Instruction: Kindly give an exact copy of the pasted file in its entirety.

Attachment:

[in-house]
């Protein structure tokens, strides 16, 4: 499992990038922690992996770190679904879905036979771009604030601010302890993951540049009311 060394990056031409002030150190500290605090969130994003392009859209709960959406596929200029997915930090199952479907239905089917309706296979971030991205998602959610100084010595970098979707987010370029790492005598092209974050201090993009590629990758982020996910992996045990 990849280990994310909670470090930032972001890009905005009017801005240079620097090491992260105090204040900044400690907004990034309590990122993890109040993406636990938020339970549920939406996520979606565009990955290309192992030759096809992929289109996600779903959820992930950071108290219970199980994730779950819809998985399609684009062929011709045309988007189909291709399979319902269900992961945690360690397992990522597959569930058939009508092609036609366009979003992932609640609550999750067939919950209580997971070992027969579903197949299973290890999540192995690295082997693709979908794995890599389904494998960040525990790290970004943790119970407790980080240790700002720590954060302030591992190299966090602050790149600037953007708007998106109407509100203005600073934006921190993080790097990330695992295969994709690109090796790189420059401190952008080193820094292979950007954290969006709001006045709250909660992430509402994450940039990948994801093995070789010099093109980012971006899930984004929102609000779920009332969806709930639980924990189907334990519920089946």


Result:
[in-house]
């Protein structure tokens, strides 16, 4: 499992990038922690992996770190679904879905036979771009604030601010302890993951540049009311 060394990056031409002030150190500290605090969130994003392009859209709960959406596929200029997915930090199952479907239905089917309706296979971030991205998602959610100084010595970098979707987010370029790492005598092209974050201090993009590629990758982020996910992996045990 990849280990994310909670470090930032972001890009905005009017801005240079620097090491992260105090204040900044400690907004990034309590990122993890109040993406636990938020339970549920939406996520979606565009990955290309192992030759096809992929289109996600779903959820992930950071108290219970199980994730779950819809998985399609684009062929011709045309988007189909291709399979319902269900992961945690360690397992990522597959569930058939009508092609036609366009979003992932609640609550999750067939919950209580997971070992027969579903197949299973290890999540192995690295082997693709979908794995890599389904494998960040525990790290970004943790119970407790980080240790700002720590954060302030591992190299966090602050790149600037953007708007998106109407509100203005600073934006921190993080790097990330695992295969994709690109090796790189420059401190952008080193820094292979950007954290969006709001006045709250909660992430509402994450940039990948994801093995070789010099093109980012971006899930984004929102609000779920009332969806709930639980924990189907334990519920089946």